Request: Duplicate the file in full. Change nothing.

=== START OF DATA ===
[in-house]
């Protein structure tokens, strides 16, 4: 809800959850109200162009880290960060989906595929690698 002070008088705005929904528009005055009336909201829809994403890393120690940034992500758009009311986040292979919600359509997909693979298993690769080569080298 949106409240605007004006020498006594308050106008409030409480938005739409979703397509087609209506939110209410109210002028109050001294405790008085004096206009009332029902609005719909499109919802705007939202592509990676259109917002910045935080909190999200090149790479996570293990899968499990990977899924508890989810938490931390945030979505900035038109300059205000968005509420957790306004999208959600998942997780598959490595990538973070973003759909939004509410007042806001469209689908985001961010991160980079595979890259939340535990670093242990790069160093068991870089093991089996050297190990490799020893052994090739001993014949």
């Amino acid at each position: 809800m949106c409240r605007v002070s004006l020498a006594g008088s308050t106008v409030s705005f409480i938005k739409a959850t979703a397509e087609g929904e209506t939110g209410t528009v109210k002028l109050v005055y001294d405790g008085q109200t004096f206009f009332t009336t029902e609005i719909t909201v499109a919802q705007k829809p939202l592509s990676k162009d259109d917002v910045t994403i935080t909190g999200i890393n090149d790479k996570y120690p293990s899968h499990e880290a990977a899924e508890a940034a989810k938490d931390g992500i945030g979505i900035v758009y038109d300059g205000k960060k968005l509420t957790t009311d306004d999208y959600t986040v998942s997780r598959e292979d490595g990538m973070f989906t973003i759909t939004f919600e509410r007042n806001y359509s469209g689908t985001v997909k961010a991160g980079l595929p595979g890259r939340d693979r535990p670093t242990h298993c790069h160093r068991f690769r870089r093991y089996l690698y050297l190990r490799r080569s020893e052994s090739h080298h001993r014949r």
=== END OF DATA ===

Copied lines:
[in-house]
């Protein structure tokens, strides 16, 4: 809800959850109200162009880290960060989906595929690698 002070008088705005929904528009005055009336909201829809994403890393120690940034992500758009009311986040292979919600359509997909693979298993690769080569080298 949106409240605007004006020498006594308050106008409030409480938005739409979703397509087609209506939110209410109210002028109050001294405790008085004096206009009332029902609005719909499109919802705007939202592509990676259109917002910045935080909190999200090149790479996570293990899968499990990977899924508890989810938490931390945030979505900035038109300059205000968005509420957790306004999208959600998942997780598959490595990538973070973003759909939004509410007042806001469209689908985001961010991160980079595979890259939340535990670093242990790069160093068991870089093991089996050297190990490799020893052994090739001993014949």
């Amino acid at each position: 809800m949106c409240r605007v002070s004006l020498a006594g008088s308050t106008v409030s705005f409480i938005k739409a959850t979703a397509e087609g929904e209506t939110g209410t528009v109210k002028l109050v005055y001294d405790g008085q109200t004096f206009f009332t009336t029902e609005i719909t909201v499109a919802q705007k829809p939202l592509s990676k162009d259109d917002v910045t994403i935080t909190g999200i890393n090149d790479k996570y120690p293990s899968h499990e880290a990977a899924e508890a940034a989810k938490d931390g992500i945030g979505i900035v758009y038109d300059g205000k960060k968005l509420t957790t009311d306004d999208y959600t986040v998942s997780r598959e292979d490595g990538m973070f989906t973003i759909t939004f919600e509410r007042n806001y359509s469209g689908t985001v997909k961010a991160g980079l595929p595979g890259r939340d693979r535990p670093t242990h298993c790069h160093r068991f690769r870089r093991y089996l690698y050297l190990r490799r080569s020893e052994s090739h080298h001993r014949r």